Eclipsing Poets



On Monday, we all went a little crazy over an historic cosmic performance not seen in the United States for decades. With the help of some amazing eclipse glasses, my husband and I stood in awe of the celestial dance happening above us. We were alone at home enjoying the view on the Chester, feeling good that we were not stuck in any crowds or in any traffic jams. Friends we know from Baltimore, who watched totality in Cheyenne, Wyoming, missed their flight home from Denver on Monday afternoon because of the traffic after the eclipse.

In Nashville, our daughter, who is the Director of External Programs at Harpeth Hall, a girls’ school for students in Grades 6-12, helped organize a solarbration on their campus with food trucks and fun. They hosted 2000 people waiting for the night sky at totality. The photos are really incredible but the sounds of families cheering in the videos struck me.

Why were we drawn to watch the Sun and the New Moon align this week in the Great American Eclipse? Was it spiritual, scientific, hypnotic or symbolic? Or all of the above. In ancient history, solar eclipses were omens of death. Yet, according to the Greek historian Herodotus, a solar eclipse in 585 BC “stopped the war between the Lydians and the Medes, who saw the dark skies as a sign to make peace with each other.” Perhaps we could learn from them.

I believe it was the effect of the solar eclipse when I finally heard President Trump speak truth on Monday night in his address to the country. “We cannot remain a force for peace in the world if we are not at peace with each other at home.” I could not agree more with this statement. The solar eclipse brought Americans together this week – how can we hold on to this power.

Poets continue to envision a better world where we all live together in peace. Monday was also National Poet’s Day, although it was eclipsed by another event (pun intended). Poet’s Day acknowledges the long history of poetry in our world, and most especially those who give us the gift of their writing. Poets paint with passion and wonder and I appreciate reading poetry, as for me, it is oftentimes a cosmic experience.

Two poets who sprang to mind on Monday were Naomi Nye, a friend whom I admire, and Mary Oliver. Both write of peace in two totally divergent ways.

Naomi Nye’s father was a Palestinian refugee and her mother an American of German and Swiss descent, and she spent her adolescence in both Jerusalem and San Antonio, Texas, where she still resides. Her experience of both “cultural difference and different cultures” has influenced her work. Naomi, known for writing about ordinary events, people, and objects, has said for her, “the primary source of poetry has always been local life, random characters met on the streets, our own ancestry sifting down to us through small essential daily tasks.” Through our shared humanity Naomi envisions a world of peace. As she says in the introduction to This Same Sky, an anthology she curated of poems from around the world, “…what lovely, larger life becomes ours when we listen to one another.” In her poem Gate A4 she describes an airport scene where she helped a Palestinian woman who spoke no English through her knowledge of Arabic and her compassion. “This is the world I want to live in,” she wrote, “the shared world.”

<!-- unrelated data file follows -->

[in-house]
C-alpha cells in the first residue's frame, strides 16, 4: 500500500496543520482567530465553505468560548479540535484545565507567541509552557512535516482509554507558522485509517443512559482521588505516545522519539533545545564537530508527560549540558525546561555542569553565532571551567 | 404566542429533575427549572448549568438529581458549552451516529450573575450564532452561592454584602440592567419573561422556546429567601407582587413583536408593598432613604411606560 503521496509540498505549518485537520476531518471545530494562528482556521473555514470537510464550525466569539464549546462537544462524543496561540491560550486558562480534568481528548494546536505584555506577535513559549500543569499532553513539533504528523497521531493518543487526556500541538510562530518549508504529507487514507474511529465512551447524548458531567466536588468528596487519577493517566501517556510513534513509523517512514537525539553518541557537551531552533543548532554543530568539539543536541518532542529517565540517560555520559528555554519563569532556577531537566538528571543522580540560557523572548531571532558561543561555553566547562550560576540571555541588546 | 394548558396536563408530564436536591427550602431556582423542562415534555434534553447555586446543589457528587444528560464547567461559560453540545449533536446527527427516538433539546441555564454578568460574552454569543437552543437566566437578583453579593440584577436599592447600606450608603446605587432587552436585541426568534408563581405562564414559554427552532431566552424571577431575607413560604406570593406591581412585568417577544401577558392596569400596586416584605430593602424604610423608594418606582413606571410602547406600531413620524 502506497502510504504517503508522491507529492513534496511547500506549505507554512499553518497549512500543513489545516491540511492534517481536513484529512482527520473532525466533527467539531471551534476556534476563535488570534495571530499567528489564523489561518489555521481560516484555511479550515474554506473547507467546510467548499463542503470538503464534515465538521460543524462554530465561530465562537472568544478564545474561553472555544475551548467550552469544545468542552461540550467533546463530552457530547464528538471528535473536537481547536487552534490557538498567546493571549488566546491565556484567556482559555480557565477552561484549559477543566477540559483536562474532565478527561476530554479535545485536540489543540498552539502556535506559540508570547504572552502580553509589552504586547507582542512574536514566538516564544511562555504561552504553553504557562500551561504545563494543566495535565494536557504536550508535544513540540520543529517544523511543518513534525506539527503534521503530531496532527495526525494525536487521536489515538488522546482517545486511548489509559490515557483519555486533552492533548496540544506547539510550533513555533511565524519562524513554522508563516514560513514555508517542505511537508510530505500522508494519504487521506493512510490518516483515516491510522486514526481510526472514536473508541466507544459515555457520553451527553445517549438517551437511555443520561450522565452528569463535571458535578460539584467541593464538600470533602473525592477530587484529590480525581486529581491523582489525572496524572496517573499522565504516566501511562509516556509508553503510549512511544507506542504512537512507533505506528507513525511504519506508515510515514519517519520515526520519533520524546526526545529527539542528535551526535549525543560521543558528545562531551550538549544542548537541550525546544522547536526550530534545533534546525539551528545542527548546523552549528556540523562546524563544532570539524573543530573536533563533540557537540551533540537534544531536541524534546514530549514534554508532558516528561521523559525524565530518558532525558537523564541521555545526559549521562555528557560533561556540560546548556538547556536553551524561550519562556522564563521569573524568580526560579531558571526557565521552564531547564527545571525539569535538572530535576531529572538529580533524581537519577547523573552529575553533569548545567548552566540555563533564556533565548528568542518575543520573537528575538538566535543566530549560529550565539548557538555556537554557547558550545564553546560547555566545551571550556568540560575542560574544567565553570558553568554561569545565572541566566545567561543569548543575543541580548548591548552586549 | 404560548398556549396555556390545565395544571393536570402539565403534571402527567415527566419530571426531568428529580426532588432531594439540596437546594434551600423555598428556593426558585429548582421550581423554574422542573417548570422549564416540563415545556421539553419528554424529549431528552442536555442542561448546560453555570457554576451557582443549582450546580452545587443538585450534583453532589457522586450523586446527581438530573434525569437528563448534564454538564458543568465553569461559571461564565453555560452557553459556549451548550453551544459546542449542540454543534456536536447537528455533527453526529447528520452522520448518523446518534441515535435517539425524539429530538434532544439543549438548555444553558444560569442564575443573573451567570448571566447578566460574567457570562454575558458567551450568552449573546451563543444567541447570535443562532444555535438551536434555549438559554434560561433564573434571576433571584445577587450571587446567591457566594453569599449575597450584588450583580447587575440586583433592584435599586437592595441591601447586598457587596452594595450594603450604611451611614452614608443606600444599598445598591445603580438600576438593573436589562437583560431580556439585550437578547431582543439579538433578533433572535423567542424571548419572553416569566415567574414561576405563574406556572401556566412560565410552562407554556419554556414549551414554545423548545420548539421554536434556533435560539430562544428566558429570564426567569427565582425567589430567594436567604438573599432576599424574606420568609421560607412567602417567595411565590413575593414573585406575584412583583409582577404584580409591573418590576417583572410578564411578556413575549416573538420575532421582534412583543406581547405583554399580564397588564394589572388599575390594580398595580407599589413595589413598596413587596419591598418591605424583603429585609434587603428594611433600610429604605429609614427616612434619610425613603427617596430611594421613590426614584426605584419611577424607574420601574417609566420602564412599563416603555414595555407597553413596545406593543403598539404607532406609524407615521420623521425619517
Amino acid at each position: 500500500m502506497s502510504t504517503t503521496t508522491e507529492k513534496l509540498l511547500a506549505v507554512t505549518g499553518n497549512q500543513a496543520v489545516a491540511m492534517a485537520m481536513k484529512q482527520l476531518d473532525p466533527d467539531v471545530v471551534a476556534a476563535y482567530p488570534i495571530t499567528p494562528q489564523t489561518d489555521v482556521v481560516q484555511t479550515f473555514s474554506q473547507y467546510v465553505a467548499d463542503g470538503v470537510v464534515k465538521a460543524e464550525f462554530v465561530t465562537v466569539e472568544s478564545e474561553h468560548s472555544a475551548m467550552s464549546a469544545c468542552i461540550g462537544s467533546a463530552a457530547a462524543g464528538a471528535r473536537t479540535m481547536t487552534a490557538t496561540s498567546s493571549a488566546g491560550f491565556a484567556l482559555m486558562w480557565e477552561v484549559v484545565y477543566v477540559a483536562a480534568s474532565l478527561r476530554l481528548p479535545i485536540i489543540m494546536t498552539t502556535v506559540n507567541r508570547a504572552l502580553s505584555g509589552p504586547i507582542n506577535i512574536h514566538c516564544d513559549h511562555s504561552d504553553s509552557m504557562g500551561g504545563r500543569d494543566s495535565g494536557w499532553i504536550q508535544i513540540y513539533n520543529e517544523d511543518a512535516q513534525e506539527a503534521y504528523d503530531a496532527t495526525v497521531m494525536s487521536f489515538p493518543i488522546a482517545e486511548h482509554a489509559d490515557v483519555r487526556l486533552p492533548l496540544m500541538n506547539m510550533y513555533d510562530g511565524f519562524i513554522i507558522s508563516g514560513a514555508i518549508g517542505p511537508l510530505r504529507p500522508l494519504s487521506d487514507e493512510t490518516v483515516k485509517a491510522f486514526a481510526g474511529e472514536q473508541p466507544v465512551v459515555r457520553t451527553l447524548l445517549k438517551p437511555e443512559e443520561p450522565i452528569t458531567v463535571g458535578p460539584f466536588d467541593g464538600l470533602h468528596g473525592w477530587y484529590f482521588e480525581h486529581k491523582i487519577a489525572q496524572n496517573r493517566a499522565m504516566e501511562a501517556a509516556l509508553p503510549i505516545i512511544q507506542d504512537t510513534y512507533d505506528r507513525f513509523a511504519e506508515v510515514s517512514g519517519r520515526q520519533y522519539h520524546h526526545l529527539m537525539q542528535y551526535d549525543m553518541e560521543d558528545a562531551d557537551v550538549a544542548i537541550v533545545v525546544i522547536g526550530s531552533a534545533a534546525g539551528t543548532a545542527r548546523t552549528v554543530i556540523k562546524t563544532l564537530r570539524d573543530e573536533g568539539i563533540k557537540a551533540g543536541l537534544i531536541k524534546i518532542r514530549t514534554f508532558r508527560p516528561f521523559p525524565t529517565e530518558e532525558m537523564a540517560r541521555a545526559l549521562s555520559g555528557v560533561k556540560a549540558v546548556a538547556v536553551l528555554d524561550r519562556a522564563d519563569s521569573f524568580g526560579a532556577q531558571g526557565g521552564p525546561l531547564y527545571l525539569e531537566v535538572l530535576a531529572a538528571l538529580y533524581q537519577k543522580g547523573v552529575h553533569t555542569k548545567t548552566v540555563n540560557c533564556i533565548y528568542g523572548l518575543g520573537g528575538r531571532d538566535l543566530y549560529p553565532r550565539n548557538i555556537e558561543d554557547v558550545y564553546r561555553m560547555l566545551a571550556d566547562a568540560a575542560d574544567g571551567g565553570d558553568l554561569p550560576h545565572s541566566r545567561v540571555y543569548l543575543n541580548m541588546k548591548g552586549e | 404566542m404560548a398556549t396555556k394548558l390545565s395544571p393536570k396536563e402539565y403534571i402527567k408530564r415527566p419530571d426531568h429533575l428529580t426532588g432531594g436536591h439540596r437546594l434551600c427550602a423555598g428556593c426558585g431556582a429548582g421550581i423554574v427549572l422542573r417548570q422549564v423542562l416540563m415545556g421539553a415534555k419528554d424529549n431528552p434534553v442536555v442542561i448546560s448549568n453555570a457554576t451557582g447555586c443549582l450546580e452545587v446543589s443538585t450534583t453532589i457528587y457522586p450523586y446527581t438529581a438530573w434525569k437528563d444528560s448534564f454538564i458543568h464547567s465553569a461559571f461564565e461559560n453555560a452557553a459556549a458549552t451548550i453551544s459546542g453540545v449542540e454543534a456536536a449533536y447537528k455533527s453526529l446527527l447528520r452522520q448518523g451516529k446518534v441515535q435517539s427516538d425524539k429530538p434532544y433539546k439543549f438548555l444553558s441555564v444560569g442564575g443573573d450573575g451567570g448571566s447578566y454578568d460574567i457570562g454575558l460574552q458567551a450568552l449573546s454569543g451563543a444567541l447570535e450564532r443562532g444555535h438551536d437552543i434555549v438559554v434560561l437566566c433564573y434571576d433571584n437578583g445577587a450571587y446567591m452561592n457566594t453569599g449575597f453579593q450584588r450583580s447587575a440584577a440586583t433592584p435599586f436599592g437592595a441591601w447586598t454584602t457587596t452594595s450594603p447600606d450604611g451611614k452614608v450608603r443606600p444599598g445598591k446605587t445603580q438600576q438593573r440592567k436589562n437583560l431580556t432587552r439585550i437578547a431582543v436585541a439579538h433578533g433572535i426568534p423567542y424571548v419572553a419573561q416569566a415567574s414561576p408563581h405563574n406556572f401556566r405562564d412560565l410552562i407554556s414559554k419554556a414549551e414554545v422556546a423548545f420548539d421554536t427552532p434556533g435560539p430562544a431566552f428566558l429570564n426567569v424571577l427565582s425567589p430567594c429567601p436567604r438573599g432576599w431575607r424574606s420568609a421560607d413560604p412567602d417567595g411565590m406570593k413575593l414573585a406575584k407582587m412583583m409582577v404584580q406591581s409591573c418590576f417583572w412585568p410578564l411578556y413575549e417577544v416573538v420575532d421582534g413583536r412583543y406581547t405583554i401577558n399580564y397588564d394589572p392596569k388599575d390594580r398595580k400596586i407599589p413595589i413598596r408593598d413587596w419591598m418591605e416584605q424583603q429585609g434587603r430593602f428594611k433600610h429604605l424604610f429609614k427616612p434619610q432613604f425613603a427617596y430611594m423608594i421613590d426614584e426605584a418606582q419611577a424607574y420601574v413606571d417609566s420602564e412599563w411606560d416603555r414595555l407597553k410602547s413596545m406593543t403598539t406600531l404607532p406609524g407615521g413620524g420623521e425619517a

Mary Oliver writes about a peaceful world through the lens of nature. In Upstream, an inspirational book to me, she illustrates the importance of creativity, her insatiable curiosity for the natural world and the great responsibility she feels, handed to her by writers before her, to observe thoughtfully and record her passions. She encourages us to keep moving upstream – to lose ourselves in the beauty of nature and to find time for the creativity that lives inside each of us. “I could not be a poet without the natural world,” she said, “someone else could. But not me. For me the door to the woods is the door to the temple.” If we all believe that in our shared nature we can find comfort and creativity, we can also find the way forward to peace.

Americans were one with nature on Monday, standing breathless and awestruck, wearing goofy glasses and gazing upward to experience one of the wonders of our universe. Let’s hold on to the awe – perhaps it will keep our shared humanity before us in a powerful way.

Nancy Mugele is the Head of School at Kent School in Chestertown and a member of the Board of Horizons of Kent and Queen Anne’s. 


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